We are well overdue for a smartphone that can work for us, instead of one that we struggle with for basic functionality. In other words, it’s time to enter the mainstream.
And with that, we’d like your help, your opinion.
During the last few months, our mobile phone situation has been a bit of a disaster. First, our HTC smartphone — which was lackluster and slow (it ran Windows) — was stolen in a market in Cochabamba, Bolivia. More recently, the microphone on our ancient Sony Ericsson back-up phone died, underscoring that mobile communicators cannot live on SMS alone. And long before that, we carried various Palm PDAs that did some things very well while always conveniently neglecting to include Wifi.
What is Boca a Boca? A couple of days ago, we visited Carmelo Patti, a small winery in the region of Lujan de Cuyo near Mendoza. The winery’s operations: Carmelo Patti, the owner, and one assistant. Yet Carmelo’s wines are distributed in the United States and Europe, he was recently written up in The Washington Post, and he refers visitors to a large stack of other publications that have highlighted him for the quality and originality of his wines.
How did such a small winery get such great press?
“Simple,” he said as he swirled a glass of Cabernet Sauvignon. “Boca a boca. (Meaning “word of mouth”, but literally translated “mouth to mouth.”) My wine is good, people come here to visit and have a good experience. Then they tell others. That’s the best kind of marketing.”
Boca a boca also strikes us as a good way to gather relevant advice.
Current Smartphone Thinking
We would like two devices (one for each of us because we plan to use our devices to read books). As such, only one of the devices absolutely needs to be a phone. The gadget combinations we are currently noodling:
1) Two iPhones – we will own all Mac, and Mac will in turn own us
2) One iPhone, one iPod Touch – same as above, but a little bit of variety and a bit less expensive
3) One iPhone and one Google Nexus One – more variety, allows us to use and test competing units on-the-road; drawback = compatibility and sharing
4) Another dark-horse under-appreciated phone of your choosing
Whatever our decisions, we plan to make our purchase during an upcoming return trip to the United States. Our goal is to use our phones in places like Eastern Europe, East Africa and the Middle East (anyone sensing an “East” theme?) and beyond.
Our Smartphone Requirements
Our needs are not exceptional, but a few key items come to mind:
1) GSM network capability
The phone needs to take a GSM SIM chip from any country in the world and work on the local GSM provider network straight away. This means we need to have a phone that can be purchased unlocked, or which can easily be unlocked after purchase. We’ll jailbreak and hack as needed, but we’d like to keep that to a minimum.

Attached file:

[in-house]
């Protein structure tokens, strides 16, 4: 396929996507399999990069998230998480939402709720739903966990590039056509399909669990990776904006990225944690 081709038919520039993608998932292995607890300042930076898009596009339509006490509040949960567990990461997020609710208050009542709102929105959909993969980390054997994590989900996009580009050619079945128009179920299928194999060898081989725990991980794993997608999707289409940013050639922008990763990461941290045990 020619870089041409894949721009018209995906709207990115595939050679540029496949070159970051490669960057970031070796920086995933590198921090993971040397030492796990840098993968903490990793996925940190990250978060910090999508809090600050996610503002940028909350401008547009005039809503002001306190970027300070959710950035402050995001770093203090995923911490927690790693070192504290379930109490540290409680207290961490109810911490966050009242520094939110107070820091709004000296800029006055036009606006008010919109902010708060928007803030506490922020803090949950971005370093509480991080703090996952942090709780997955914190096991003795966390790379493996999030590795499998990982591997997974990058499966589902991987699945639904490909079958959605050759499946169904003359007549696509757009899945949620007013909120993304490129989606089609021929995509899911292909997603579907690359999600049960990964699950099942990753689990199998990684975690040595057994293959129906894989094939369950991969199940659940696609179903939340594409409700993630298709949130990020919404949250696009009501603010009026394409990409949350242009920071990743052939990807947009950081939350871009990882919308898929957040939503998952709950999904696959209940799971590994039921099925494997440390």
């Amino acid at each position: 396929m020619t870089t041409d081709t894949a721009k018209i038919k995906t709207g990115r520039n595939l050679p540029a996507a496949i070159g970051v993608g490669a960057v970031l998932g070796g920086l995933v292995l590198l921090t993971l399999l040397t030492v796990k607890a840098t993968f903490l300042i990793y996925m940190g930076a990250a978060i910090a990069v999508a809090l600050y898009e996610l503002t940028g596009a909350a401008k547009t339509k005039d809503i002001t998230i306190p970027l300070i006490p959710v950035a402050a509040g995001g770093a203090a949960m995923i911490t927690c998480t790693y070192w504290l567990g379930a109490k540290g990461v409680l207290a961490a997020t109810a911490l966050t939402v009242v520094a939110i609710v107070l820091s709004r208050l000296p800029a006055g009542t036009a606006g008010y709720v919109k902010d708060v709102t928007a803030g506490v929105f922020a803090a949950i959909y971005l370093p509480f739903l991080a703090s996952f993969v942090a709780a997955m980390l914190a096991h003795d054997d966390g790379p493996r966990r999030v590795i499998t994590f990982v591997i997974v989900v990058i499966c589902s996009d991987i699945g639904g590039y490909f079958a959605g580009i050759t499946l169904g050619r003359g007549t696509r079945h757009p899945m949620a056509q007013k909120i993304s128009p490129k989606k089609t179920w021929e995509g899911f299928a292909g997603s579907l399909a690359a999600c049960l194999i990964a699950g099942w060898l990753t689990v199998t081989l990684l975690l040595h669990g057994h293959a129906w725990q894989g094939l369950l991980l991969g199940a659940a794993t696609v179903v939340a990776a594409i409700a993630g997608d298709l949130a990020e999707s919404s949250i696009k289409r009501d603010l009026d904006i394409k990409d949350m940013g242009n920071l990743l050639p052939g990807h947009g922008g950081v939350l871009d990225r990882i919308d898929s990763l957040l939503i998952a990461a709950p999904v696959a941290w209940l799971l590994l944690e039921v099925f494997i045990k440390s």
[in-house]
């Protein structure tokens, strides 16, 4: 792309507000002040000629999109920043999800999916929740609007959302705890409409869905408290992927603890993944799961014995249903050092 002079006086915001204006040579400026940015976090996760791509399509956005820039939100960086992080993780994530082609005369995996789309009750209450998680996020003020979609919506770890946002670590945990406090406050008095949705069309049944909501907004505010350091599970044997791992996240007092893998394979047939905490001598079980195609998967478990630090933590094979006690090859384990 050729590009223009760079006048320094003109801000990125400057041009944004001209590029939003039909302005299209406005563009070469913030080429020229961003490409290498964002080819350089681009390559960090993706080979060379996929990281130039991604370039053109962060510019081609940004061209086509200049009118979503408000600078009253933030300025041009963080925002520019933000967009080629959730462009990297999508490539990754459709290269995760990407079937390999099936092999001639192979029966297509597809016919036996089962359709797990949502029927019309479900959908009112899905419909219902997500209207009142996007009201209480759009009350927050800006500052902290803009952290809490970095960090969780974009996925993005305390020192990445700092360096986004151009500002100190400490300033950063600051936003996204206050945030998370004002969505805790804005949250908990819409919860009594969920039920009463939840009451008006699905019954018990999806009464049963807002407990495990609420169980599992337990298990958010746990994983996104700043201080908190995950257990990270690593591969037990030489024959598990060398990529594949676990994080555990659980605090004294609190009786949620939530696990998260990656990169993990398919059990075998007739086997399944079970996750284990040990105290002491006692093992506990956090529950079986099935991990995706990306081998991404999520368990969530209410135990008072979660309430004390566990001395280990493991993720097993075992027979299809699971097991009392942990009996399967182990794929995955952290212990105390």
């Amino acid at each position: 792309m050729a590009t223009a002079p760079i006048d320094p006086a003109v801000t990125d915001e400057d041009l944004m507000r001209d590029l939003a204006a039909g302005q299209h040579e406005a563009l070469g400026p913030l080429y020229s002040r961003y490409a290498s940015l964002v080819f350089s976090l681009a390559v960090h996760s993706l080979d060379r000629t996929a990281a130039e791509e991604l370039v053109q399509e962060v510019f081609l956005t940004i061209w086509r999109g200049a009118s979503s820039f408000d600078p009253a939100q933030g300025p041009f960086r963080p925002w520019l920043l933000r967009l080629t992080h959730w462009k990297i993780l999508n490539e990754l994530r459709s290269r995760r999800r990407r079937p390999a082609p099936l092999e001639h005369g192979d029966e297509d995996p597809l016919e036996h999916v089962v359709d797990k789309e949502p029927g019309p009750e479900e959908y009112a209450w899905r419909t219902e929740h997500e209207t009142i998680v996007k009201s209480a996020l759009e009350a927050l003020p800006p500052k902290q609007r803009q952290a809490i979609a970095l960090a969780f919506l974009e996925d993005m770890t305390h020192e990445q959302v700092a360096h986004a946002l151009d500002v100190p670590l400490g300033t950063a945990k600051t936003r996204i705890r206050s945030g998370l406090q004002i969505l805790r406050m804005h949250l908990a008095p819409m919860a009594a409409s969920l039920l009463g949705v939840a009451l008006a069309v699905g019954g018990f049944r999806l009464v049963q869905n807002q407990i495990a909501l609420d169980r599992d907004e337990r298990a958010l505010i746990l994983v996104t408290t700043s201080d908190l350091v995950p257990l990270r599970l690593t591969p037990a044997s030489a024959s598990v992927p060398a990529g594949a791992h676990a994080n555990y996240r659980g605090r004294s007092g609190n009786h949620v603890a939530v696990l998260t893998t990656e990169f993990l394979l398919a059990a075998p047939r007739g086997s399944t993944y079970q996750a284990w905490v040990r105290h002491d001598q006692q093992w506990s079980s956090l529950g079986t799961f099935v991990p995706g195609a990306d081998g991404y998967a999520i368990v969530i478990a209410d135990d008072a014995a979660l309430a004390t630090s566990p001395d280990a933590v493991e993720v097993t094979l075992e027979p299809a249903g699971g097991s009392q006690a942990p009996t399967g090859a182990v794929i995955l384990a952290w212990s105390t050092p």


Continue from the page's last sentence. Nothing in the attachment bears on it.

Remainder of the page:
2) Kindle application
We have previously resisted the idea of reading books on a device, but we’re coming around, having been convinced through conversations with friends (there’s the boca a boca thing again) that it’s time to make the switch. Given our travel schedule and line of work, we need to keep things light.
Not to mention, quality bookstores and book exchanges are difficult to come by. We have no idea who reads some of the stuff we’ve found at book exchanges in Latin America. We can’t imagine the selection getting any better in Africa. With Kindle, we’ll be able to buy any book we’d like when we want it (provided we have an internet connection). We can’t tell you how liberating this sounds.
3) GPS capability
We’re a bit geo-crazy, especially when it comes to our photos. If we take a photo with the phone we’d like it to automatically be geotagged. Additionally, we’d like to be able to use Google Maps and other applications that are geo-aware and support geo-location.
4) WordPress, Twitter and Facebook applications
We are looking forward to the day when we can update Twitter, Facebook, and our website on the fly without necessarily having to pull out our laptops. Needless to say, the web browsing experience should be terrific.
5) A wide range of other awesome applications
Some argue that a smartphone is only as strong as the energy of its application developer network.
There are probably hundreds of other applications that we won’t be able to live without once we’ve found out about them. If you have a favorite application, please let us know about it in the comments section below.
So boca a boca, what’s your advice? Which smartphone should we buy and why?
And Where Should We Buy It?
2) Your friend is upgrading to the latest and greatest and wants to sell his at a favorable price to some sweet, kind travel bloggers
3) Your e-tailer of choice
Thank you in advance for your help!